Another issue here is the funders’ common preference for funding projects, rather than the organisations themselves. The general aversion to covering core costs to any significant extent, for example, makes it difficult for new organisations, especially networks, to emerge and build capacity which is a prerequisite to good projects. On the other hand it’s hard to see how funders could be expected to support new organisations before they’ve somehow proved themselves. Are there ways to balance meeting the needs of both funders and grantees, especially of new collaborations (and of course core costs of organisations with proven potential)?
How can funders help with writing up this already engaging story, then telling it well?
As already noted, the grassroots projects and enterprises are generally flourishing and this demonstrates the potential of people and communities in an amazing way. However these numbers remain small and a drop in the ocean compared with the massive scale and inertia of the current system. The prevailing public narrative is still about growth, profit and competition.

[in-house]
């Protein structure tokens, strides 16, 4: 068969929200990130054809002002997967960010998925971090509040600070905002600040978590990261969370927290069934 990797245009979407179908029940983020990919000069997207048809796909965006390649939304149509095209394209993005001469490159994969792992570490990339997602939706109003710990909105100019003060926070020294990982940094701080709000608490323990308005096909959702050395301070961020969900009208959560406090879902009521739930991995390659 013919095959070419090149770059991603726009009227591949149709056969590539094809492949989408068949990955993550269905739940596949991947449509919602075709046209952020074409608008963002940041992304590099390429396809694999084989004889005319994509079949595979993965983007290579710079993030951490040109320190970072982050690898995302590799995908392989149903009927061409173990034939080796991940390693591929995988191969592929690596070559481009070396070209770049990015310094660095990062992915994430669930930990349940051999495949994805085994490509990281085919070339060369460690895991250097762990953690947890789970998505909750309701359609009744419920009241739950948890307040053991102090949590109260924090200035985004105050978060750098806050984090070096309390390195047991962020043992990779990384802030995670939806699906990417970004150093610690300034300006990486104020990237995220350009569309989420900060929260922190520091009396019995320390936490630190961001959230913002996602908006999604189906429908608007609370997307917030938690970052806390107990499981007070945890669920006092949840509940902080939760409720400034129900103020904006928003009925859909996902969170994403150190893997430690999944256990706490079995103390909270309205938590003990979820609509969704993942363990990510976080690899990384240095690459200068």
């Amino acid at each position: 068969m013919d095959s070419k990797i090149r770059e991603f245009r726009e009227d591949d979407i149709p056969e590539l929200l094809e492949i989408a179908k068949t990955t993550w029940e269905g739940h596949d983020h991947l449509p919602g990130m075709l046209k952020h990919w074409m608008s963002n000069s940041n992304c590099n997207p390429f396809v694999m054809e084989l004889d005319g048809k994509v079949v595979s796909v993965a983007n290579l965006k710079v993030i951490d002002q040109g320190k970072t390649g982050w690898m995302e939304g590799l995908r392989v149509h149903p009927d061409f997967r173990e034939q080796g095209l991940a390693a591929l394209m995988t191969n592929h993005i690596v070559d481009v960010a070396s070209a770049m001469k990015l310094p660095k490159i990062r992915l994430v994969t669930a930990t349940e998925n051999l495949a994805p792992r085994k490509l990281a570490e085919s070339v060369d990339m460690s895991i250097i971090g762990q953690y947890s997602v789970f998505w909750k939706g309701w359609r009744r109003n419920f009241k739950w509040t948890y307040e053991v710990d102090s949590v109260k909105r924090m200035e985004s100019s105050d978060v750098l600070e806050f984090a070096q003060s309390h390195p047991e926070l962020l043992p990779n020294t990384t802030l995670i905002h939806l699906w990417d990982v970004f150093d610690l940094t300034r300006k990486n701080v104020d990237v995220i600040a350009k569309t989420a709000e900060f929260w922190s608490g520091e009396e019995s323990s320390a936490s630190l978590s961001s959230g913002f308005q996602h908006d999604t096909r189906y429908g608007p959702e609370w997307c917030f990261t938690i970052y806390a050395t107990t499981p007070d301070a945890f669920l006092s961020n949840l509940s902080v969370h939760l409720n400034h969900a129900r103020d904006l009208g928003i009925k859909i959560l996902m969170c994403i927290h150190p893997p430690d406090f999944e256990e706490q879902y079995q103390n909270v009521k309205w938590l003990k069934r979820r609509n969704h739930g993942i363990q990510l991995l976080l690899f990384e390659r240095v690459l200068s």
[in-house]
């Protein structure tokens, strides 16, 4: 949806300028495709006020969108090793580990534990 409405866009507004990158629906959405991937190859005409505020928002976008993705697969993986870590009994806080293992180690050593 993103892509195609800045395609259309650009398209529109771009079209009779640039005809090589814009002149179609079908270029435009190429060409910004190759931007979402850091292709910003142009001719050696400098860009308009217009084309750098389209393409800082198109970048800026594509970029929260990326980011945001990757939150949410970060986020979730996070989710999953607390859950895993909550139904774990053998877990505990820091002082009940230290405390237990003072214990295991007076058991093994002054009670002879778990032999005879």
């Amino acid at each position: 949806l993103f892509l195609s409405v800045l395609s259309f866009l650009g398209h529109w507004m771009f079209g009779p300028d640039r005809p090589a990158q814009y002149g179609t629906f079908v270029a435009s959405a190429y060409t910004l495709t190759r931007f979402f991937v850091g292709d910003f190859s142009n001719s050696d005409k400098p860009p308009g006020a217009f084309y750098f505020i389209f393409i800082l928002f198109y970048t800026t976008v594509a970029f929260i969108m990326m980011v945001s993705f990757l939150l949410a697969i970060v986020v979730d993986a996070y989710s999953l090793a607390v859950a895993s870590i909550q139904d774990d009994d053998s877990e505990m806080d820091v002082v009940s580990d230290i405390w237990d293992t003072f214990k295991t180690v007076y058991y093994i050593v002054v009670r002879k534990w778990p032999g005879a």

Although opinions on the ‘best’ approach to communications varied widely in our interviewees, there’s widespread agreement that we now need to make the niche working models and exemplars much more visible. In particular, to share stories of where these are all working together in one place (this reflects the earlier point about the need to support more local place-based integrated solutions, rather than focus on niche activity here and there).
Then, the question is how do we best use current mainstream media, internet tools and understanding of today’s communications to get our messages articulated, aired and promoted? Who has the skills to do this? What can we learn from the mainstream master communicators and story tellers?